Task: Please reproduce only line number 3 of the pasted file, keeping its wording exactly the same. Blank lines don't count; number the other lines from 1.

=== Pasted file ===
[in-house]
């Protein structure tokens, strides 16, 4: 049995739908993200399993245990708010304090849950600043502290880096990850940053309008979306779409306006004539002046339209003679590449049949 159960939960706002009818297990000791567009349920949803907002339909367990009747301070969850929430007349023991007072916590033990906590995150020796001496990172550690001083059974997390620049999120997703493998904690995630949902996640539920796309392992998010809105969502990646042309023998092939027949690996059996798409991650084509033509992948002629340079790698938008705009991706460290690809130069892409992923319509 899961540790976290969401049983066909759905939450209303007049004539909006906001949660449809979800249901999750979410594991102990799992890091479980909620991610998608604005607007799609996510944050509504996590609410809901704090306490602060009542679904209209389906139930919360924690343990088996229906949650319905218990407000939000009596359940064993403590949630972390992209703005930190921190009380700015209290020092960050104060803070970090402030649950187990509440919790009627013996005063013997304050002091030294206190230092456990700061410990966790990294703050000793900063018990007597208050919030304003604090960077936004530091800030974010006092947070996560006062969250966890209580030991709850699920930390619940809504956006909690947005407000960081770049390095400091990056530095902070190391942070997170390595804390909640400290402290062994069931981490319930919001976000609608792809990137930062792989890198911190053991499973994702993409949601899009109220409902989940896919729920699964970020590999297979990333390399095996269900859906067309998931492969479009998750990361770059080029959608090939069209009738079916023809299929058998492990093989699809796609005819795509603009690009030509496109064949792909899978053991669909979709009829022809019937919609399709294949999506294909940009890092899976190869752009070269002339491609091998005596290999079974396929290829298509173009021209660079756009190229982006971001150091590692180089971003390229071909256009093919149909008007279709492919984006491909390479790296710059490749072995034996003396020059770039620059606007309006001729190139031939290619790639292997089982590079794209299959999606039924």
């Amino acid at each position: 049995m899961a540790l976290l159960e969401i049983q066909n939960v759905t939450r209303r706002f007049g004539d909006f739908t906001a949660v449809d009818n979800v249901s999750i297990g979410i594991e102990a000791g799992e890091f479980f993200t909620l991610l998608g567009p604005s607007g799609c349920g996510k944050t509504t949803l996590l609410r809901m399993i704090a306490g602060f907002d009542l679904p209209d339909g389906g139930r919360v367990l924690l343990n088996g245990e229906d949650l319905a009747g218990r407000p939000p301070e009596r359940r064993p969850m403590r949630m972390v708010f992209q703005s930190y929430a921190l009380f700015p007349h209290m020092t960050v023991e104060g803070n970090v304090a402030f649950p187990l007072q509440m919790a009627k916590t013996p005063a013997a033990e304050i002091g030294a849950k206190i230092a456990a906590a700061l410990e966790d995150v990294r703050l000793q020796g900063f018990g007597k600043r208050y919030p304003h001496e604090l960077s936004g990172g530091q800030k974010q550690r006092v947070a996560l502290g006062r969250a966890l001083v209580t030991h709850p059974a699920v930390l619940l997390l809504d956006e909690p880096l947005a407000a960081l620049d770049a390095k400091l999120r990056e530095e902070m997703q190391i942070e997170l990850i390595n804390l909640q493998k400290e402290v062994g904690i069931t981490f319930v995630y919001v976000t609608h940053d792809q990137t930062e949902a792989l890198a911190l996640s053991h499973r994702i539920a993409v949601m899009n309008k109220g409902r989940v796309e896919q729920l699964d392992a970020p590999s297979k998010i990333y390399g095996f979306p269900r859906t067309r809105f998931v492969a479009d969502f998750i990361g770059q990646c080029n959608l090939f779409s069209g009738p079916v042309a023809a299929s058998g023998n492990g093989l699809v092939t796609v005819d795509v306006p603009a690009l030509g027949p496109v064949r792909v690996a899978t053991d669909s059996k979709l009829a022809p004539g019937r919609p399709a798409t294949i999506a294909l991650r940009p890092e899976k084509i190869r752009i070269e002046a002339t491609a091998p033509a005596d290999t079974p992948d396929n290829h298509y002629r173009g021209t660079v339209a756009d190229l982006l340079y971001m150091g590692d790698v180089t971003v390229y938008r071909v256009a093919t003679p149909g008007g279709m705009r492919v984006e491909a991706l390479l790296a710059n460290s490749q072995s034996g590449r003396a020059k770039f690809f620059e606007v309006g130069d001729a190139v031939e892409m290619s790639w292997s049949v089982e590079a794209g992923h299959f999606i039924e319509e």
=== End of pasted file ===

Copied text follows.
């Amino acid at each position: 049995m899961a540790l976290l159960e969401i049983q066909n939960v759905t939450r209303r706002f007049g004539d909006f739908t906001a949660v449809d009818n979800v249901s999750i297990g979410i594991e102990a000791g799992e890091f479980f993200t909620l991610l998608g567009p604005s607007g799609c349920g996510k944050t509504t949803l996590l609410r809901m399993i704090a306490g602060f907002d009542l679904p209209d339909g389906g139930r919360v367990l924690l343990n088996g245990e229906d949650l319905a009747g218990r407000p939000p301070e009596r359940r064993p969850m403590r949630m972390v708010f992209q703005s930190y929430a921190l009380f700015p007349h209290m020092t960050v023991e104060g803070n970090v304090a402030f649950p187990l007072q509440m919790a009627k916590t013996p005063a013997a033990e304050i002091g030294a849950k206190i230092a456990a906590a700061l410990e966790d995150v990294r703050l000793q020796g900063f018990g007597k600043r208050y919030p304003h001496e604090l960077s936004g990172g530091q800030k974010q550690r006092v947070a996560l502290g006062r969250a966890l001083v209580t030991h709850p059974a699920v930390l619940l997390l809504d956006e909690p880096l947005a407000a960081l620049d770049a390095k400091l999120r990056e530095e902070m997703q190391i942070e997170l990850i390595n804390l909640q493998k400290e402290v062994g904690i069931t981490f319930v995630y919001v976000t609608h940053d792809q990137t930062e949902a792989l890198a911190l996640s053991h499973r994702i539920a993409v949601m899009n309008k109220g409902r989940v796309e896919q729920l699964d392992a970020p590999s297979k998010i990333y390399g095996f979306p269900r859906t067309r809105f998931v492969a479009d969502f998750i990361g770059q990646c080029n959608l090939f779409s069209g009738p079916v042309a023809a299929s058998g023998n492990g093989l699809v092939t796609v005819d795509v306006p603009a690009l030509g027949p496109v064949r792909v690996a899978t053991d669909s059996k979709l009829a022809p004539g019937r919609p399709a798409t294949i999506a294909l991650r940009p890092e899976k084509i190869r752009i070269e002046a002339t491609a091998p033509a005596d290999t079974p992948d396929n290829h298509y002629r173009g021209t660079v339209a756009d190229l982006l340079y971001m150091g590692d790698v180089t971003v390229y938008r071909v256009a093919t003679p149909g008007g279709m705009r492919v984006e491909a991706l390479l790296a710059n460290s490749q072995s034996g590449r003396a020059k770039f690809f620059e606007v309006g130069d001729a190139v031939e892409m290619s790639w292997s049949v089982e590079a794209g992923h299959f999606i039924e319509e």